Steamer
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Presumably, the assessment was that maintaining the double red protection for diverging routes was excessive (extra delay to approaching trains), hence the signal in rear clearing if a route is set from the first signal.

There are examples on other simulations where the double red protection is maintained. Carlisle in particular has examples of both set-ups.

Vince said:
A combination of a high line speed and short signal spacing is maybe the reason its done like this.
As I understand it, that's generally the reason. If I remember rightly, a number of locations on the WCML had double-red protection retro-fitted to existing layouts when the higher (tilting) speed limits for 390s and 221s were introduced.

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Last edited: 19/07/2020 at 21:39 by Steamer
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Signal aspect sequence - New England to Peterborough 19/07/2020 at 22:43 #129796
clive
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Steamer in post 129791 said:

Vince said:
A combination of a high line speed and short signal spacing is maybe the reason its done like this.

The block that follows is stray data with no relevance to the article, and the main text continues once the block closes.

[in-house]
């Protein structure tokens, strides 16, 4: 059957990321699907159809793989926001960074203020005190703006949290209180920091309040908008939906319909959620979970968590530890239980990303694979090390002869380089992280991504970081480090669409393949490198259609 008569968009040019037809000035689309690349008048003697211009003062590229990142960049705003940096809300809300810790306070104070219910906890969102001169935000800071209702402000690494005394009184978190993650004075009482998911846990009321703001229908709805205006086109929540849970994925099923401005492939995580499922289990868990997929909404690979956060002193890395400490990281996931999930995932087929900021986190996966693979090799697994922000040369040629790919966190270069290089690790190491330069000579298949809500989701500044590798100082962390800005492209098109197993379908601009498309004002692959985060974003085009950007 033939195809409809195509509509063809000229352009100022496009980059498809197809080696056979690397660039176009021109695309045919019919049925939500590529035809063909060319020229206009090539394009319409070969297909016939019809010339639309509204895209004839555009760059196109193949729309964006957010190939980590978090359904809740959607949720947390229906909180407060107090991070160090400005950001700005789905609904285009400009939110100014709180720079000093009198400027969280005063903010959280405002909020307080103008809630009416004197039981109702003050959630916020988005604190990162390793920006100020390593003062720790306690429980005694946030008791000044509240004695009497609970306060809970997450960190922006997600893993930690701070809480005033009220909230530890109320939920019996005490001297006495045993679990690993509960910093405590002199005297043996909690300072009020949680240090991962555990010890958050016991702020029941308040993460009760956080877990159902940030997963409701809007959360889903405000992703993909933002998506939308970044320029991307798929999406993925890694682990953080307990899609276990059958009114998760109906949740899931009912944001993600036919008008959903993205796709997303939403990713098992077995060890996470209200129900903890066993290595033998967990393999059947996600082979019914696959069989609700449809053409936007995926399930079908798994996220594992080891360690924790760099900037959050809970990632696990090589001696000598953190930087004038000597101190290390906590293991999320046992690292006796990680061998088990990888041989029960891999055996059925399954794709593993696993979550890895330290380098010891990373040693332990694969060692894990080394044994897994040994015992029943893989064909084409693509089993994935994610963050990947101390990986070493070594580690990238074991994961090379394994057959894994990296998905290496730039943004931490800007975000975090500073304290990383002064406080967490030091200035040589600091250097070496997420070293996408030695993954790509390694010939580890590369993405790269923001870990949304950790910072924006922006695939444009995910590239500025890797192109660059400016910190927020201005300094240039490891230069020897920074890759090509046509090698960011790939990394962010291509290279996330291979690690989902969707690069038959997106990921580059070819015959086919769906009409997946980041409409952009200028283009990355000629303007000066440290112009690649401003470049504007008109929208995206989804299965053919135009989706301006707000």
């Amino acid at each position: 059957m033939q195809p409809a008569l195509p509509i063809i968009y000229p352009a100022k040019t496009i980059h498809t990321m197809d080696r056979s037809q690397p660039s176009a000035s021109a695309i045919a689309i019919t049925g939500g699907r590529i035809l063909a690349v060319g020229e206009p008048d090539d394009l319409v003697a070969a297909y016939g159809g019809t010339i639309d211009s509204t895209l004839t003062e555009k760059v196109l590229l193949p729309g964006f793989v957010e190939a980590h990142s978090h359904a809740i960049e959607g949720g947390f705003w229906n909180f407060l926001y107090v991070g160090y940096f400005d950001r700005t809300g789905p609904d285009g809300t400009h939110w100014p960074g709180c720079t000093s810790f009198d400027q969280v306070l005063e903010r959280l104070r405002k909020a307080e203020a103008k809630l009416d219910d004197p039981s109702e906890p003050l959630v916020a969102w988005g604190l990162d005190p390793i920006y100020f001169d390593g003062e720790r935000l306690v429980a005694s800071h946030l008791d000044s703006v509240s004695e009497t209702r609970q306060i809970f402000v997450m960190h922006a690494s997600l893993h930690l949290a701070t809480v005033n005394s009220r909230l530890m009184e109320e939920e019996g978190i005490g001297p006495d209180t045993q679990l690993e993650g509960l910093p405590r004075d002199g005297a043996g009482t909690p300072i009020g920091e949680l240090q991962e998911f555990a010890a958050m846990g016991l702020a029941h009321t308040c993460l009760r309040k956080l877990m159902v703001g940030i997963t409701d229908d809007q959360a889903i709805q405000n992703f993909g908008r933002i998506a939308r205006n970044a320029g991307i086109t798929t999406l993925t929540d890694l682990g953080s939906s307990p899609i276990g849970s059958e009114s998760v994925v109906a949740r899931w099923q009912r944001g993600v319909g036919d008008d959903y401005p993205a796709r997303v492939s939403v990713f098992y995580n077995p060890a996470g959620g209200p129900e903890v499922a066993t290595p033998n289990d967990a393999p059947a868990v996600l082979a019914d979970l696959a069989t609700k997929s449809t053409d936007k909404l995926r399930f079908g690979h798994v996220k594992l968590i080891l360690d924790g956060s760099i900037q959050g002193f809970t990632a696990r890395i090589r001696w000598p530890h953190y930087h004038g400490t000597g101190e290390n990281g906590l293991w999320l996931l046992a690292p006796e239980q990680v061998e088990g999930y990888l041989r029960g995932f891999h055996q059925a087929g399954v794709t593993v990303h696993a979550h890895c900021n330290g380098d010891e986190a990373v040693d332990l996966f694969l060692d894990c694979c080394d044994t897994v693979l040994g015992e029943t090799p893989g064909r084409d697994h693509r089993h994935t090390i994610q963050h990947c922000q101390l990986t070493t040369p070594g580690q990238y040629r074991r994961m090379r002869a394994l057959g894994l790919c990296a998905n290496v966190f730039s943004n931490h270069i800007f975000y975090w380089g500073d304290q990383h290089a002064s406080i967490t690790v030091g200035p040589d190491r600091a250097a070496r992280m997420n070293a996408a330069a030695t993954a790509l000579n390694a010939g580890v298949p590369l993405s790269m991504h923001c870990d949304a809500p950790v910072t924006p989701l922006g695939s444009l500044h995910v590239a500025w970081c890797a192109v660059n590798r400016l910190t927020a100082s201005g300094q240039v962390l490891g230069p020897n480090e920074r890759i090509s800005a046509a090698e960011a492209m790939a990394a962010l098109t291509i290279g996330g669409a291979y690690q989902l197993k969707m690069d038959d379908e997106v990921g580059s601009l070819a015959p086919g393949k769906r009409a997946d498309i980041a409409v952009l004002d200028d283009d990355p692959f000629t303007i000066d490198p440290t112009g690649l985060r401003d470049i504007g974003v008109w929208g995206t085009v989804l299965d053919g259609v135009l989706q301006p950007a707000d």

As I understand it, that's generally the reason. If I remember rightly, a number of locations on the WCML had double-red protection retro-fitted to existing layouts when the higher (tilting) speed limits for 390s and 221s were introduced.
On the Down Fast at Peterborough there's quadruple red protection: 423, 435, and 473 are all approach controlled unless a route is set from 477. So you can have the route set all the way through the station area on the DF but still get a single yellow at Fletton. Try it.

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Signal aspect sequence - New England to Peterborough 20/07/2020 at 00:11 #129797
Tempest Malice
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clive in post 129796 said:
On the Down Fast at Peterborough there's quadruple red protection: 423, 435, and 473 are all approach controlled unless a route is set from 477. So you can have the route set all the way through the station area on the DF but still get a single yellow at Fletton. Try it.
Not only did this inspire me to try it, but I then noticed that while cancelling 477 did cause 435 to revert to danger, 423 or 435 did not; but looking at a "convenient" copy of the actual SSI data it does appear that this is as per reality. (I wonder if this is to reduce the length of railway that the ACOA could affect, or just to simplify the approach locking lookback data? Though I don't suppose we will ever really know an actual reason why.)

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Signal aspect sequence - New England to Peterborough 21/07/2020 at 17:06 #129847
clive
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Tempest Malice in post 129797 said:

but looking at a "convenient" copy of the actual SSI data it does appear that this is as per reality.
I didn't have access to the SSI data, or even the locking tables; I tested this by having the signaller push and pull the buttons on the real panel.